Bronzino (Agnolo di Cosimo di Mariano, 1503-1572) - Lucrezia de Medici (portrait présumé, 1560)

Bronzino (Agnolo di Cosimo di Mariano, 1503-1572) - Lucrezia de Medici (portrait présumé, 1560)

The pomander has always been a little ambiguous. Not only does it have several words to describe it but over the period of ten centuries it has been a container as precious as its contents, initially magical then for wellbeing and finally for pleasure… But one thing for sure, the pomander has always given off a strong fragrance!

The pomander, or apple of amber or pomandre, or apple of scent was initially the word used to describe a piece of ambergris (the rare and much sought after substance produced by the digestion system of sperm whales) concealed inside a small round receptacle made from precious metal. This amber could be kneaded into a paste with other ingredients. This ornamental accessory was worn as a necklace, bracelet or attached to a belt (depending on its size) and wasn’t so much a decorative object but worn to protect the wearer.

Ambergris was believed to have great qualities, both as an apotropaic (protecting the owner by diverting bad luck away) and an aphrodisiac, so not insignificant. Amber aside, this apple of scent (pomander) could also be fragranced with civet or musk and other substances from animals that were deemed to have fortifying, protective and magical properties.

This very expensive and highly valued jewellery was the present of choice, especially during the Crusades when knights exposed themselves to risks so great that a crucifix alone could not protect them from harm. Pomanders were therefore items for kings, princes, knights and wealthy dignitaries, in short people whose function was to protect the lowly as well as themselves. These portable balls made from open worked metal with delicate clasps were subject to countless refinements and gem encrustation during the Renaissance, to the extent that they acquired the word pomander despite the things that were placed inside. Some had several compartments for the insertion of other fragrances including cloves, nutmeg and myrrh. They came in different shapes such as skulls, fruit, flowers and animals. As the years went by their libertine properties took precedence over those of protection. Then they became less popular and went out of fashion in the 18th century.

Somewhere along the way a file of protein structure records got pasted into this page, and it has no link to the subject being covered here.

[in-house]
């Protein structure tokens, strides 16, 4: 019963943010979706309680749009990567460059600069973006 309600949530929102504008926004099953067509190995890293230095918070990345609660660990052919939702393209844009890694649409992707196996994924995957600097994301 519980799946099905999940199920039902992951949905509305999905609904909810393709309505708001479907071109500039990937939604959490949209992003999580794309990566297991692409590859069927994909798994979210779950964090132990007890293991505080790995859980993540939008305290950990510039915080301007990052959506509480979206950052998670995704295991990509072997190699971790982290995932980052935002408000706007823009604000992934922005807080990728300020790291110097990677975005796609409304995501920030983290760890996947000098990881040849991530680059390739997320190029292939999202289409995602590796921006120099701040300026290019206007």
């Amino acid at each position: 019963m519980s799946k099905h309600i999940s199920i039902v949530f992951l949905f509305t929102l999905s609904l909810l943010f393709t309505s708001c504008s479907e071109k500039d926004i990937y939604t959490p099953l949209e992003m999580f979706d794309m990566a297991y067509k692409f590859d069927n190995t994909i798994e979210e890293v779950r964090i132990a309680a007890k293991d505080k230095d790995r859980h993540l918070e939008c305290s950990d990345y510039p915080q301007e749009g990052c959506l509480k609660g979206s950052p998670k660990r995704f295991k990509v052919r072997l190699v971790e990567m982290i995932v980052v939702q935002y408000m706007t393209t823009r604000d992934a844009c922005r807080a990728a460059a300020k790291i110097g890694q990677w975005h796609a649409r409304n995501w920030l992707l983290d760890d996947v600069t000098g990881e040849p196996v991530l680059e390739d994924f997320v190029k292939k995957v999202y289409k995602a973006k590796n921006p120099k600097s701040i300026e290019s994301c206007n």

But in the shade of ambergris, musk and civet another apple of amber popped up during the Renaissance that has continued to be the pomander we know today, that is to say a citrus fruit, often an orange, studded with cloves and embellished with spices. The great nautical era of Great Discoveries of the fifteenth and sixteenth centuries was mainly spurred by the quest for a sea route to the Indian islands, the source of spices, which were sold as seeds and only came to Europe via the intermediary of Arab traders and then Serenissima, the Republic of Venice. Cloves and nutmeg, like citrus fruit, were highly prized, very expensive and much savoured. This exotic, plant based pomander was not the pomander of the poor but a namesake prized for its rarity during a new era. It fragranced a room and sanitised it against disease. At that time, perfume was used to cover up nasty whiffs.

This pomander of wellbeing is now one of pleasure. In the Sixties, the diptyque boutique sold homemade Culpeper pomanders made with dried oranges studded with Indonesian cloves. It was the only place in Paris where you could buy these. L’Eau,  diptyque’s first perfume launched in 1968, was born from the thought of turning a 16th century English pomander recipe containing cinnamon, rose, cloves, geranium and sandalwood into a perfume. The pomander sold today in a box is the re-emergence of an age-old story…